I have been thinking a lot this week about this:
This is caramel and chocolate with sprinkles of Oreo on top. Looks so inviting. It almost seems irresistible. Until…
This is how the adversary creeps into our lives. Oft times, the things that he offers seem truly sweet, inviting, and appetizing. It doesn’t always come in the forms of direct sin; it can come in the form of busy-ness, comparing, pride, gossip. Sometimes you won’t even recognize it until the nasty taste is already in your mouth. Then, it is difficult to shake the taste.
The thoughts about seeking the sweet took me to two places in the scriptures. First, it took me to Exodus 16: the children of Israel have been led out of bondage by Moses into the wilderness. They start complaining–they are hungry. It was difficult to hunt for food and planting crops was impossible with their ongoing travel. They were given a promise by God. He would provide manna for them.
Manna is by definition “sweet” like honey. There was a rule with the manna: it had to be collected daily. If one tried to collect enough for more than one day and keep it, it would stink and become wormy. The only exception was on the Sabbath. On the day before the Sabbath, the people could collect enough for two days.
As I pondered “manna”, I realized that this an analogy for spiritual nourishment. We can’t “pack it all in” on Sunday and just hope that carries us through the week. Spiritual nourishment is a daily gathering. It is a daily process. We must seek the truly sweet daily, through scripture study, through prayer, through sincere pondering.
This gathering of manna teaches us to be reliant on God, and not on ourselves. We must do things. We must try. We are responsible for our progress, but true reliance must go to Him. As Moses said: “This is the thing which the Lord commandeth…. that they may see the bread wherewith I have fed you in the wilderness, when I brought you forth from the land of Egypt.” (Exodus 16:32) God is the one who brings us out of the wilderness. We cannot forget who is the source of our nourishment.
So, the question arises, where do we find the sweet?
This takes me to the Book of Mormon and the other scripture related to sweetness. In 1 Nephi 8, Lehi has a dream about the tree of life. First, he is in a dark and dreary wilderness, but man in a white robe appears and Lehi follows him. After many hours, they arrive at a tree. Here is Lehi’s description taken from 1 Nephi 8:10-12:
10 And it came to pass that I beheld a tree, whose fruit was desirable to make one happy.
11 And it came to pass that I did go forth and partake of the fruit thereof; and I beheld that it was most sweet, above all that I ever before tasted. Yea, and I beheld that the fruit thereof was white, to exceed all the whiteness that I had ever seen.
12 And as I partook of the fruit thereof it filled my soul with exceedingly great joy; wherefore, I began to be desirous that my family should partake of it also; for I knew that it was desirable above all other fruit.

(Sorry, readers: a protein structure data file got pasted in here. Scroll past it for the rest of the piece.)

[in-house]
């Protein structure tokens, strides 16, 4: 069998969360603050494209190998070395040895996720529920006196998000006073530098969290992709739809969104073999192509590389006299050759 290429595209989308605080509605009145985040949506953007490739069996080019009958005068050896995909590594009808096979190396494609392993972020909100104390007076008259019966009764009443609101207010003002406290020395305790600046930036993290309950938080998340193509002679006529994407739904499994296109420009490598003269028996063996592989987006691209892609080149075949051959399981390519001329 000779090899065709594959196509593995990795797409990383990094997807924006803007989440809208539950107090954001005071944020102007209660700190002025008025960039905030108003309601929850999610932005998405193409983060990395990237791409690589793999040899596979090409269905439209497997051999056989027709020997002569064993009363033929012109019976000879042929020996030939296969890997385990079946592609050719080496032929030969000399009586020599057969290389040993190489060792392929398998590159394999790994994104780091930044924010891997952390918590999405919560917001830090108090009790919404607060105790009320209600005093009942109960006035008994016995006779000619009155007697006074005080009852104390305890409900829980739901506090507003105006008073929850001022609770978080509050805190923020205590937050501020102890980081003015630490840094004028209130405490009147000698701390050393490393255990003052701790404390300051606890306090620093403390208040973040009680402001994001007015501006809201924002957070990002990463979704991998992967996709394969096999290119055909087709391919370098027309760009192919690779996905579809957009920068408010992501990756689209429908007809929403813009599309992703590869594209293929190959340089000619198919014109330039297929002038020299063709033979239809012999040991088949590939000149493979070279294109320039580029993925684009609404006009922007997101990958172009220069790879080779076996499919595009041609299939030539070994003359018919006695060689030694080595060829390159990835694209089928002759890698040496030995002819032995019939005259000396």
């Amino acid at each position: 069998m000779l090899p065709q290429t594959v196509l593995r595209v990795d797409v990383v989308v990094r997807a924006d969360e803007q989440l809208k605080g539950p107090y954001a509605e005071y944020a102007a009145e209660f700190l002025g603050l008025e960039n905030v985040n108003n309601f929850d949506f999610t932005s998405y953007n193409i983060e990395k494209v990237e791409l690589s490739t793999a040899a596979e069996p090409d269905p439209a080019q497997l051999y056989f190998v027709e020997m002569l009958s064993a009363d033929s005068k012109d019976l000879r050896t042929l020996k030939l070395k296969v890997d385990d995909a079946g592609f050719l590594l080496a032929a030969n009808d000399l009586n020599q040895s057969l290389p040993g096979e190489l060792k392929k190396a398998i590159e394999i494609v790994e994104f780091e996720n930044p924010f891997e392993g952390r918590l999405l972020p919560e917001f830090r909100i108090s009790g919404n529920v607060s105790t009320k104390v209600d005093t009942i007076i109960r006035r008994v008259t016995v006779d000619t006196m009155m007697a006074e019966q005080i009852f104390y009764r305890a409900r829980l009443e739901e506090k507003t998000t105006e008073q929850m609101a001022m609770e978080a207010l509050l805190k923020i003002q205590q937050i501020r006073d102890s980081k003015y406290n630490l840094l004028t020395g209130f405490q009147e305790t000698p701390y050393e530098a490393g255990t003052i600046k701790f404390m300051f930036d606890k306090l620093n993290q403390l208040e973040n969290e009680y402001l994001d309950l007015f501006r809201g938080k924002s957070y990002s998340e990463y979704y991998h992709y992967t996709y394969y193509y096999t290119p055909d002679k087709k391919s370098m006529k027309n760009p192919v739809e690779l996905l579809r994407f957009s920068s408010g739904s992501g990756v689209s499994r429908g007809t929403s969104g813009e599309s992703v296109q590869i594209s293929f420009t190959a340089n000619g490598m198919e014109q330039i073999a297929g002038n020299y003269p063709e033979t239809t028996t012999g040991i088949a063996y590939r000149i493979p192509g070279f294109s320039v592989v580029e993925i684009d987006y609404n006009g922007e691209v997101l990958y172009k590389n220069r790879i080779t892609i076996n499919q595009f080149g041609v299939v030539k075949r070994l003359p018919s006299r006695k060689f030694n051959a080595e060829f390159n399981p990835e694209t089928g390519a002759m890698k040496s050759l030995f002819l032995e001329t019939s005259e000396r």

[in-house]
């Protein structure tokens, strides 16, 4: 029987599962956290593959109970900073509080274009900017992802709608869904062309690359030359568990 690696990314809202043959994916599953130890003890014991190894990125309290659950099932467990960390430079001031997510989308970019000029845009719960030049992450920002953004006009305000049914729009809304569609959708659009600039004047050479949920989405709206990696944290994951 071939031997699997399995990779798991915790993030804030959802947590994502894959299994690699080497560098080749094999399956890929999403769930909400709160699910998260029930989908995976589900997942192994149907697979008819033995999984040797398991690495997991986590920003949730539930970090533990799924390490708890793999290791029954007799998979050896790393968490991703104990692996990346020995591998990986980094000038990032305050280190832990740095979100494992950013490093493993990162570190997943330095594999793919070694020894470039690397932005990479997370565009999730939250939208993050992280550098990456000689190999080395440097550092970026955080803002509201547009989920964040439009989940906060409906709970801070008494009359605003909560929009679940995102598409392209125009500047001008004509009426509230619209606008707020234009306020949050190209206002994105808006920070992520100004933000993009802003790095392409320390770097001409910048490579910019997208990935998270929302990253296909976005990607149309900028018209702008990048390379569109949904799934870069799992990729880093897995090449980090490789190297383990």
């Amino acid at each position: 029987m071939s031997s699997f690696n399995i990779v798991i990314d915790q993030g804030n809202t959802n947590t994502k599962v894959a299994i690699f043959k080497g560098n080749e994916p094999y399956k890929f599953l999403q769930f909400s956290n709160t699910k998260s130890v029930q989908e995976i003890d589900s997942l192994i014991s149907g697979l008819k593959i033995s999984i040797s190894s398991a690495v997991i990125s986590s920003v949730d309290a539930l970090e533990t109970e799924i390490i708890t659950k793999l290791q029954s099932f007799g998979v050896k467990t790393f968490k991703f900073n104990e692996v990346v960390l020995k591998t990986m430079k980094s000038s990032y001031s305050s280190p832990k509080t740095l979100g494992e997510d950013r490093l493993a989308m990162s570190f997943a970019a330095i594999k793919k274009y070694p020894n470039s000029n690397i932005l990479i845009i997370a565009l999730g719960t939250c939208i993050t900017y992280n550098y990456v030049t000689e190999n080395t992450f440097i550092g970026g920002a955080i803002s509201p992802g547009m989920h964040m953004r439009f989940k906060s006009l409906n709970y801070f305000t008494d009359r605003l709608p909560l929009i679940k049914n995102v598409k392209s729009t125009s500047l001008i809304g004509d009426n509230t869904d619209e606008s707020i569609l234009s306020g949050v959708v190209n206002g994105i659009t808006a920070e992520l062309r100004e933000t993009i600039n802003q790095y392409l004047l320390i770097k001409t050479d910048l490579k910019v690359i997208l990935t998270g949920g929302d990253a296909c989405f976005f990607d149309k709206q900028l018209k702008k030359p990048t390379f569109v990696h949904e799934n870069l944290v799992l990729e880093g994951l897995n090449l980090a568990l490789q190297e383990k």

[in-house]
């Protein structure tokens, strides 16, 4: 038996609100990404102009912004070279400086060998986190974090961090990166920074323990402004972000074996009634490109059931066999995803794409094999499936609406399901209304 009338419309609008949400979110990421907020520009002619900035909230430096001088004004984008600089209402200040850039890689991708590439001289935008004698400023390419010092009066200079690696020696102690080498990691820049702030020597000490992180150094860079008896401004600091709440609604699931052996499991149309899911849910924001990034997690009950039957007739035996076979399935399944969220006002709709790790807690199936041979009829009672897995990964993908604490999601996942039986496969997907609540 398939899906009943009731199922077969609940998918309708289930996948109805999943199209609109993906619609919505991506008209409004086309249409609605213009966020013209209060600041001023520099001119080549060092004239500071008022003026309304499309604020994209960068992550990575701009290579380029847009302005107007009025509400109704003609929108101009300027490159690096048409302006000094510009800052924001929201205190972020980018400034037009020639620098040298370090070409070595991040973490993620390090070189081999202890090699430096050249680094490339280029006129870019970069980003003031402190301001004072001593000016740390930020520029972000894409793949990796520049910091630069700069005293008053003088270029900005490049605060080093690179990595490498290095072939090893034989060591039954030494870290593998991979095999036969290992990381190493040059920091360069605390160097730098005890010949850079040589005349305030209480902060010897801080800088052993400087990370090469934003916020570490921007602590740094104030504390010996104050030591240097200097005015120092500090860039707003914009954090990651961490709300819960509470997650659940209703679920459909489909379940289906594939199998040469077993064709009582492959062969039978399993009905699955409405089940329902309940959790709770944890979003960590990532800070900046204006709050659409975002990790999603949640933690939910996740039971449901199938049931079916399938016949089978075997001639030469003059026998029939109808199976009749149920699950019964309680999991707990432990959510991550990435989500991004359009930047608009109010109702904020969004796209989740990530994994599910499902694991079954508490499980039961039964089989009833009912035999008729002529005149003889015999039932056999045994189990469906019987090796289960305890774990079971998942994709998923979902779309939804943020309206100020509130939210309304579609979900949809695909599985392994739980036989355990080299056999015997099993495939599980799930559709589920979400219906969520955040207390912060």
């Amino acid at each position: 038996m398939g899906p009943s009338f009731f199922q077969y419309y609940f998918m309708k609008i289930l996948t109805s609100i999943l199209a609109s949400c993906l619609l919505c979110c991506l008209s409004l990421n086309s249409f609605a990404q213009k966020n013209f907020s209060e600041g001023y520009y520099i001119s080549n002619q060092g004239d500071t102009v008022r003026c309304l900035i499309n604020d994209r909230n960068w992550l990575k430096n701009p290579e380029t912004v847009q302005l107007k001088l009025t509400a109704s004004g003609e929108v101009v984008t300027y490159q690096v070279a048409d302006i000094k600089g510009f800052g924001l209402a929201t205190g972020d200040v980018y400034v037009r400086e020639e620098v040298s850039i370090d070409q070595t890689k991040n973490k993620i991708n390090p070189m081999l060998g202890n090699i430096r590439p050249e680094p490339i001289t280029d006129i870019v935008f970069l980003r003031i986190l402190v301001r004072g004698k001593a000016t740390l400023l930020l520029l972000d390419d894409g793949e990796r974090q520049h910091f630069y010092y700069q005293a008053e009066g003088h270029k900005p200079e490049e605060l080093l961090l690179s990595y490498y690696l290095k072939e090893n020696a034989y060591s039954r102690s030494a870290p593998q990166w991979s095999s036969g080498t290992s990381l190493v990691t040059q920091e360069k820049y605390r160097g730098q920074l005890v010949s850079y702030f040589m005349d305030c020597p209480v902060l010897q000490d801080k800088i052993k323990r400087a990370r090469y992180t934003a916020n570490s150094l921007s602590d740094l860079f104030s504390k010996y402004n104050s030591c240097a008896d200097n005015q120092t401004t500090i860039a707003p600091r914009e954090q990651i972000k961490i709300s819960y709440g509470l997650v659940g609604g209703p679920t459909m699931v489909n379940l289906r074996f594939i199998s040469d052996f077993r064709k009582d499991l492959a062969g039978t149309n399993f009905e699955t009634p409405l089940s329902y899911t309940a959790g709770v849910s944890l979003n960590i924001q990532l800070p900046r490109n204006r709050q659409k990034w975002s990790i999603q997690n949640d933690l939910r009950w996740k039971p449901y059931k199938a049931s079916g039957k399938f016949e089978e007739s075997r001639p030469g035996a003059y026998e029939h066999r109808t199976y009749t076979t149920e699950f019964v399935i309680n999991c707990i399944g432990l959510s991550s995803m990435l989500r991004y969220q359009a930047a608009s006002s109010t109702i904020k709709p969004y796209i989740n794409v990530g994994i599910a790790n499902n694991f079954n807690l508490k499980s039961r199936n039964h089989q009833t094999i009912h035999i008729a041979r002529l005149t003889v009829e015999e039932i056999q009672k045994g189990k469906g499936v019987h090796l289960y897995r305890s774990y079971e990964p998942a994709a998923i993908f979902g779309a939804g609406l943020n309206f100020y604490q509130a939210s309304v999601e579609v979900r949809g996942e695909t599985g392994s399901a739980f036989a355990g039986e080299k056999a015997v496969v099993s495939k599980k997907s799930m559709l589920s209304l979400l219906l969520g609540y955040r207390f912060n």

The tree is symbolic of the love of God. Elder David A. Bednar stated: “The fruit on the tree is a symbol for the blessings of the Atonement. Partaking of the fruit of the tree represents the receiving of ordinances and covenants whereby the Atonement can become fully efficacious in our lives. The fruit is described as “desirable to make one happy” and produces great joy and the desire to share that joy with others.” (Lehi’s Dream: Holding Fast to the Rod)
As Lehi’s dream continues, he sees a rod of iron, a strait and narrow path, and a tall and spacious building. For those of you that know the story, this is all old hat. You could tell it in your sleep.
The rod of iron symbolizes the word of God, the “manna”.
The strait and narrow path leads to the tree, or the love of God.
The tall and spacious building represents the pride and temptations of the world, or the caramel onions surrounding us.
The interesting part is this: there are four groups of people in Lehi’s vision.
1. Those walking along the path who do not hold to the rod and fall away (1 Nephi 8:21-23)
2. Those clinging to the rod, who partake of the fruit. They cast their eyes about as if they were ashamed and then fall away. (1 Nephi 8:24-28)
3. Those who are continually holding fast to the rod. (1 Nephi 8:30)
4. Those lost in strange roads, headed towards the tall and spacious building. (1 Nephi 8: 31-33)
I had to really think about where I was. There have been times when I am not “partaking of the manna” daily. There have been times when I have. Perhaps in times of trouble I “cling” to the rod, but then my grip loosens when the trials of life subside. The real question arises: Where am I on the path?
I can still smell the rankness of the onion. As I cut it open, it leaked all over my fingers. Although I did not partake of it, being near that onion, cutting it open, left me with its presence. This is so symbolic to me of the world. We must live in this world, and there are many, many beautiful and wonderful things we can partake of here, but we must be very careful of what we allow into our lives, our homes, our computers, and our time. I must admit that I love life now probably more than I ever have in my adult life. But, I also realize that occasionally I have found myself holding a caramel onion. Perhaps it came in a moment of pride, comparing, or gossip, but it left me feeling lost. I imagine that is what Lehi saw as he watched from the tree. He saw many fall away into the mists of darkness, lost in strange paths.
It is a good reminder to me that I must partake regularly of real sweetness. The Bread of Life is through the Savior, Jesus Christ. I know it. I feel it.
Thank you for sharing a piece of that with me today.